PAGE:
## A Problem of Resistance

Bizarrely, last night I dreamt of this physics problem. This mean that I’ve seen it before somewhere, but if that’s the case then I’ve forgotten where. In the dream the problem of electrical resistance was muddled up with the problem of how to calculate the Euler Characteristic of a structure defined on a grid*, which is something I have used in the past. Anyway, with apologies for the poor quality of the drawing, here is the set up.

Twelve identical resistors R are arranged in four squares with common edges thus: Yes, they’re meant to be identical squares!

What would be the effective resistance of this circuit measured between A and B?

(In my dream this problem came up in contrast with the case where the four internal resistors and their connecting wires were absent, so the circuit was just a ring.  The Euler Characteristic of the original connected set of squares is 1 while that of the ring is 0, not that it’s relevant to the problem in hand!)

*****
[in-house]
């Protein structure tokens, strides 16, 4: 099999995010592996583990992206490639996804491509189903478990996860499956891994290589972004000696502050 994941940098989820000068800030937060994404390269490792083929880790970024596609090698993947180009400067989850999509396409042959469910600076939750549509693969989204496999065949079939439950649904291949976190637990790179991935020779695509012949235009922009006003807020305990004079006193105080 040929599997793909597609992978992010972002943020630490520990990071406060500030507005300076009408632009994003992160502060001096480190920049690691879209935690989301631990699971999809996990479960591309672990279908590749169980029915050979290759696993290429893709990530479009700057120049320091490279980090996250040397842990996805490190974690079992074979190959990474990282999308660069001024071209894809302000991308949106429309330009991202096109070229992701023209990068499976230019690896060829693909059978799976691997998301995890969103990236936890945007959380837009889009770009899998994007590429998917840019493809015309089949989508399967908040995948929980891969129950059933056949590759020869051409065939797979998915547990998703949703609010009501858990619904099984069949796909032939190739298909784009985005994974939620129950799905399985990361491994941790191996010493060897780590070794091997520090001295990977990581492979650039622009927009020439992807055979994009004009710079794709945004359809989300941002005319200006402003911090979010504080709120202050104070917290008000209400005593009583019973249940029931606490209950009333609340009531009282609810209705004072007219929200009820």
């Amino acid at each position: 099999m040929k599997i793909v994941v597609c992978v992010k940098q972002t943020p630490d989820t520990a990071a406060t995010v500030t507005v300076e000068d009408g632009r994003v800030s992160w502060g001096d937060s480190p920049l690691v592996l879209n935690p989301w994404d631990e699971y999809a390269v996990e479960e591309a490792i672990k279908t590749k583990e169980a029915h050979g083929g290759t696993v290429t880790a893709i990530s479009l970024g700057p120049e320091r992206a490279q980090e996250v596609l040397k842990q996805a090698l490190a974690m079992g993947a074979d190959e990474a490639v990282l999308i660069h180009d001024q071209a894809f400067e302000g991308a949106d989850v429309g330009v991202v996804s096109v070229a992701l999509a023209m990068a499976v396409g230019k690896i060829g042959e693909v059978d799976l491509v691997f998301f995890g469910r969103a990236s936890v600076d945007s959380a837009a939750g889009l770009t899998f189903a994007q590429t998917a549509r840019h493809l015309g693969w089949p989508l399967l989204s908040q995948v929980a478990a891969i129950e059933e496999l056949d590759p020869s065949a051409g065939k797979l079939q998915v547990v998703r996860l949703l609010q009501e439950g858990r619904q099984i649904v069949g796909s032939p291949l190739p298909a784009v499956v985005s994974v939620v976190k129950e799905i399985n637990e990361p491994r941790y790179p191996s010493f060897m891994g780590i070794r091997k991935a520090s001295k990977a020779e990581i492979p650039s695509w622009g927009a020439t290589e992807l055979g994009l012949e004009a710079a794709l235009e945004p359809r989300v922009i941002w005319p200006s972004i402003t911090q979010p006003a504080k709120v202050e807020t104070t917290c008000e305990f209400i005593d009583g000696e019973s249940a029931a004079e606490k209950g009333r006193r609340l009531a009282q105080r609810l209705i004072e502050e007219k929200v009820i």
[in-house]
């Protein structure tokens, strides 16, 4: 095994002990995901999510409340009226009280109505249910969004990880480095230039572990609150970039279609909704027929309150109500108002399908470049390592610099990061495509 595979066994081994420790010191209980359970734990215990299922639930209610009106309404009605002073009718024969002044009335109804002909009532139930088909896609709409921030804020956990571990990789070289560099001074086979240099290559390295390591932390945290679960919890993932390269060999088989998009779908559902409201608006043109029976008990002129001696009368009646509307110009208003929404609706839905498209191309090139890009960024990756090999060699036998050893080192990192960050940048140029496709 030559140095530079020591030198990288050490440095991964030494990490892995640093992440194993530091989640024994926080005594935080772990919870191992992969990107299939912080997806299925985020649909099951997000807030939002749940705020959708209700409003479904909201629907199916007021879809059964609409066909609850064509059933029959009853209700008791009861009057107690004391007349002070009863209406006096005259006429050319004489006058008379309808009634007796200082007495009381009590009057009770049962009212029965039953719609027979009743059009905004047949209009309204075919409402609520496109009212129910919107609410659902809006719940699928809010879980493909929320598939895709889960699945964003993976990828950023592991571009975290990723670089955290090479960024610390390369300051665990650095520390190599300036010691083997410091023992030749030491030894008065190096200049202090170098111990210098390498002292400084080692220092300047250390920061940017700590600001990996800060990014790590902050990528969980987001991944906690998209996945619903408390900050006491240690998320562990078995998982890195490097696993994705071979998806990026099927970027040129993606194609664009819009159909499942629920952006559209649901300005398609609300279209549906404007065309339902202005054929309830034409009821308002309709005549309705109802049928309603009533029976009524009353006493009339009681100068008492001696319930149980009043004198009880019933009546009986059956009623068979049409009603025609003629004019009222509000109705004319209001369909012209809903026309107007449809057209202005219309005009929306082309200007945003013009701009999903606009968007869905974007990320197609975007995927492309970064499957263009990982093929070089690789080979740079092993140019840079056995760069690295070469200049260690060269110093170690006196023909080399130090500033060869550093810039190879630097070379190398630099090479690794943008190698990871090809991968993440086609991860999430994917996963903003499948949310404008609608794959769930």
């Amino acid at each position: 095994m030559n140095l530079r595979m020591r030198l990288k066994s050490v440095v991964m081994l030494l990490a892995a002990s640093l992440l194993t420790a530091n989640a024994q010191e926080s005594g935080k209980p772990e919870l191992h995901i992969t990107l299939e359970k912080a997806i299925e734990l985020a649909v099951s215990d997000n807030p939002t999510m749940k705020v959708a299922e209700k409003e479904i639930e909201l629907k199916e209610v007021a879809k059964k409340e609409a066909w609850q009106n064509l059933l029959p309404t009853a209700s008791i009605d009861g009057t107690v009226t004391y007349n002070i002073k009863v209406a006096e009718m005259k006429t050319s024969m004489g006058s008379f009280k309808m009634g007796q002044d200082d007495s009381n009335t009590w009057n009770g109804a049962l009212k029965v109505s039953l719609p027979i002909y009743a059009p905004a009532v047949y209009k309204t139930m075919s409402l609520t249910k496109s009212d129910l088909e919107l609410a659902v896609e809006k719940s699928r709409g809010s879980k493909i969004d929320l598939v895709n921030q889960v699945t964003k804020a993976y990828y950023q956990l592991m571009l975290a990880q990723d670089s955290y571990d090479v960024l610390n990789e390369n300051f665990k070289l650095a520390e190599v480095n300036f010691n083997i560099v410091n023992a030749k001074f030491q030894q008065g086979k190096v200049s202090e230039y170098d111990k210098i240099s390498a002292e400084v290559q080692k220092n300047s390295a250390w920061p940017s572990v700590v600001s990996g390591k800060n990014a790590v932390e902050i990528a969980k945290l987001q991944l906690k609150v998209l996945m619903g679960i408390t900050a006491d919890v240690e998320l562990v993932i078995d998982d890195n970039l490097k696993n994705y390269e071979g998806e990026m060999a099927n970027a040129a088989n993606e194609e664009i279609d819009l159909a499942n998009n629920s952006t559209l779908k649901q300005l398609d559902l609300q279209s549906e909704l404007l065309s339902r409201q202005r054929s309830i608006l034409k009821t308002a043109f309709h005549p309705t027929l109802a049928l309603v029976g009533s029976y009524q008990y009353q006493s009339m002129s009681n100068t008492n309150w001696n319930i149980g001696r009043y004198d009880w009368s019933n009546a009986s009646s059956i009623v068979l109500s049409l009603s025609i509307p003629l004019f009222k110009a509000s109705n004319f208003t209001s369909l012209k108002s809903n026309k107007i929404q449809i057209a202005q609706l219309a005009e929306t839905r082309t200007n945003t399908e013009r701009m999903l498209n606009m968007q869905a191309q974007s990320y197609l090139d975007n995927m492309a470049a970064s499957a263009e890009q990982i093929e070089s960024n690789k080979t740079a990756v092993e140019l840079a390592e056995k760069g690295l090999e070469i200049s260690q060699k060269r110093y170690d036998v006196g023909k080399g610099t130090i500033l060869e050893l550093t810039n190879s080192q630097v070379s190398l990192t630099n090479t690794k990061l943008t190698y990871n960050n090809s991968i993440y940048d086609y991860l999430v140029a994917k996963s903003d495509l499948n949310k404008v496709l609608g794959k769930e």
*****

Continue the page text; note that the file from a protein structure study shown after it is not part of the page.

### 7 Responses to “A Problem of Resistance”

1. Michael Kane Says:

By symmetry R
Michael Kane (long time lurker)

• telescoper Says:

• Michael Kane Says:

Same as below

2. Ted Bunn Says:

By symmetry, the entire midline is at the same potential (midway between the potentials at A and B), so no current flows through the two horizontal resistors in the middle. We can therefore take them away without affecting the current flow through the whole circuit. The remainder is equivalent to resistances 4R, 2R, 4R in parallel, which has equivalent resistance R.

3. Émile Jetzer Says:

This looks like a similar problem from the Google Labs Aptitude Test, referenced on xkcd, where the resistor grid is infinite, and the question is to find the equivalent resistance to a knights move on the grid.

4. John Peacock Says:

For extra credit, I’m surprised you didn’t add the classic about the equivalent resistance of an infinite square grid of resistors – though I guess that would have required a larger sketch…